• instead of the high, medium or low density polyethylene (HDPE, MDPE, LDPE) or polypropylene, to use another plastic which is transparent or at least translucent to radiation at the wavelength of 500 nm≦λ≦1200 nm;
    • to use PVC (polyvinyl chloride), PA (polyamide), FEP (fluorinated ethylene-propylene copolymer), PFA (perfluoroalkoxy copolymer) or EVA (ethylene vinyl acetate) as the sheath material;
    • to mix stabilizers and aging protectants (antioxidants, light protection agents, UV absorbers, and so forth) in with the sheath materials;
    • to sheathe even non-elongated or non-strandlike objects in the manner described, or to provide them with a plastic layer having the aforementioned soot/graphite content and then mark them by irradiation with photons.
Patent Citations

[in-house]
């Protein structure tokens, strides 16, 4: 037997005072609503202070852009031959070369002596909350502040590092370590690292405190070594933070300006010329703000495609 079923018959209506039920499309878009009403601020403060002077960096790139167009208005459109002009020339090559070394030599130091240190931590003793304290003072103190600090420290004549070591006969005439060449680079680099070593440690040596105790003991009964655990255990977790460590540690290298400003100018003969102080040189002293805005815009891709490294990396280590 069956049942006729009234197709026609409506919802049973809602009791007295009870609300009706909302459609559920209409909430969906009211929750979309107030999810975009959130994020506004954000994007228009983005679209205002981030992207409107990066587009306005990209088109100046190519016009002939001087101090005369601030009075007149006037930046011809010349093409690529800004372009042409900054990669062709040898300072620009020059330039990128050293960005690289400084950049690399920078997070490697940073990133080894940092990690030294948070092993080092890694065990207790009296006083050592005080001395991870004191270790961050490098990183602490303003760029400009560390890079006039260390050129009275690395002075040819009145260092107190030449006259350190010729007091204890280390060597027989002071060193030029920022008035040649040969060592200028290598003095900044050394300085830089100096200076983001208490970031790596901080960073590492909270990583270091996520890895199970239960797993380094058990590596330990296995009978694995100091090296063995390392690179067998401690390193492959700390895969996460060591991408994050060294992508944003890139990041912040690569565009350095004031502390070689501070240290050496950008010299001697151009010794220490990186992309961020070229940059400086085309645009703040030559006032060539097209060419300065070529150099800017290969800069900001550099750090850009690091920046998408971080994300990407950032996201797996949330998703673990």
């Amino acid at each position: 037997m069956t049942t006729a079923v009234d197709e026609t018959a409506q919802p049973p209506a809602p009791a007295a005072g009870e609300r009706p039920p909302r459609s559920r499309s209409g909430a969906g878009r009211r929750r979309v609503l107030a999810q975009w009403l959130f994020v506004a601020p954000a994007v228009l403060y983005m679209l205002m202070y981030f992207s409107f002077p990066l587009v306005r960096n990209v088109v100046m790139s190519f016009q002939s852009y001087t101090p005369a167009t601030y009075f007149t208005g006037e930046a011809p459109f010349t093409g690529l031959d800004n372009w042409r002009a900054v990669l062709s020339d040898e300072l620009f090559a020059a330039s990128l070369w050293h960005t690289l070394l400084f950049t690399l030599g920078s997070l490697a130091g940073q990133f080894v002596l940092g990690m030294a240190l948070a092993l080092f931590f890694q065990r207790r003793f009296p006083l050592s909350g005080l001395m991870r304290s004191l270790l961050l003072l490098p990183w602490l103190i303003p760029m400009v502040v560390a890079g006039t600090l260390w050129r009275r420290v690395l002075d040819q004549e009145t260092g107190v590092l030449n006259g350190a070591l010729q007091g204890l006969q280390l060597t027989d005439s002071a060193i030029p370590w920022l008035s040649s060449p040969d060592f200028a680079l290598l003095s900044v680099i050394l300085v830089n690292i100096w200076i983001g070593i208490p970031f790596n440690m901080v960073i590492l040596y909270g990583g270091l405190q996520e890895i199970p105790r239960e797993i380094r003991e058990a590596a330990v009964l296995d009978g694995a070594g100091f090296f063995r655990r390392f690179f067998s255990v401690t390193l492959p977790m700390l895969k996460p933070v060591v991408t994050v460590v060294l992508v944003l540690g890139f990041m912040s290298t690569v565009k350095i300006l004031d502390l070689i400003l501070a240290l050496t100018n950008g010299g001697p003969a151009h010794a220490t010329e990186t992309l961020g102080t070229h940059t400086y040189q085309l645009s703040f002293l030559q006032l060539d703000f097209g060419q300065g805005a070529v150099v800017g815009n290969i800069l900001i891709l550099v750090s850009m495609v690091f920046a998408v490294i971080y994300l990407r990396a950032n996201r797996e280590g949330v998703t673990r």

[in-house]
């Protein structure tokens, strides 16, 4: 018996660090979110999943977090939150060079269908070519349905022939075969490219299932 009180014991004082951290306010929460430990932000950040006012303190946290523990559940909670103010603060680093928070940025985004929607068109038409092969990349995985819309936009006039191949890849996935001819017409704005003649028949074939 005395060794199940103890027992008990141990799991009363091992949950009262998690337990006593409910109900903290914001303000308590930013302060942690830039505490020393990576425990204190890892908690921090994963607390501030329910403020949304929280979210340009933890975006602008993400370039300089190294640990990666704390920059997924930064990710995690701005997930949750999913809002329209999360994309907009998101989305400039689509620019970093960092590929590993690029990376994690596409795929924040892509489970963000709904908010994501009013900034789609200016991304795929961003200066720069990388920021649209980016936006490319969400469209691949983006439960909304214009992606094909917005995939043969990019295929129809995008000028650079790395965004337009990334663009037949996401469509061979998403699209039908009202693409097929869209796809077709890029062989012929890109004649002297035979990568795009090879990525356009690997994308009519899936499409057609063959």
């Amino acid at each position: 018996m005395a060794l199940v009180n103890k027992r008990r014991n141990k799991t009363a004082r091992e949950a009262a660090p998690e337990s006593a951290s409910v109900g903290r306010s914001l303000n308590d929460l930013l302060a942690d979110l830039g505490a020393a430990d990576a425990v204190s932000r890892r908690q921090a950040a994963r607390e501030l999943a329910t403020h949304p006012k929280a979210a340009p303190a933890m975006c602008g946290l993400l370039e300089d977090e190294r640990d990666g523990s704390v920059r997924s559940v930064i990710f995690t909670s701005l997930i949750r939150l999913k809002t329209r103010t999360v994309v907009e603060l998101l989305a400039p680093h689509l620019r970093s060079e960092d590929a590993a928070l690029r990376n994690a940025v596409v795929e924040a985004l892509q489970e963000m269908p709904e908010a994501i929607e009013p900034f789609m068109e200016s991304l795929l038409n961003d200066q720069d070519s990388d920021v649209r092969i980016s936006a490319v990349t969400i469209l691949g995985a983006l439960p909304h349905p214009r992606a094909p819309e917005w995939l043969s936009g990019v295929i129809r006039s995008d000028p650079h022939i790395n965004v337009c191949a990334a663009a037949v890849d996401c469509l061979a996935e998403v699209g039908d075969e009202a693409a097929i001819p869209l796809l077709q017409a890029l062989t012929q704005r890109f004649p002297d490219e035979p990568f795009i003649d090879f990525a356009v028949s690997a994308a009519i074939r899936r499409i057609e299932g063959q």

Cited PatentFiling datePublication dateApplicantTitle
US4307047Aug 18, 1980Dec 22, 1981Siemens AktiengesellschaftMethod of manufacture of identical parts displaying different indicia
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US4425390 *Apr 27, 1983Jan 10, 1984Raychem CorporationMarker sleeve assembly
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US7754808 *Jul 13, 2010The Gates CorporationFire-resistant rubber composition and hose
US8304061Nov 6, 2012Josef FeldmanLaminated identification document
US8551387Sep 14, 2012Oct 8, 2013Josef FeldmanLaminated identification document
US8579658Aug 19, 2011Nov 12, 2013Timothy L. YoutseyCoaxial cable connectors with washers for preventing separation of mated connectors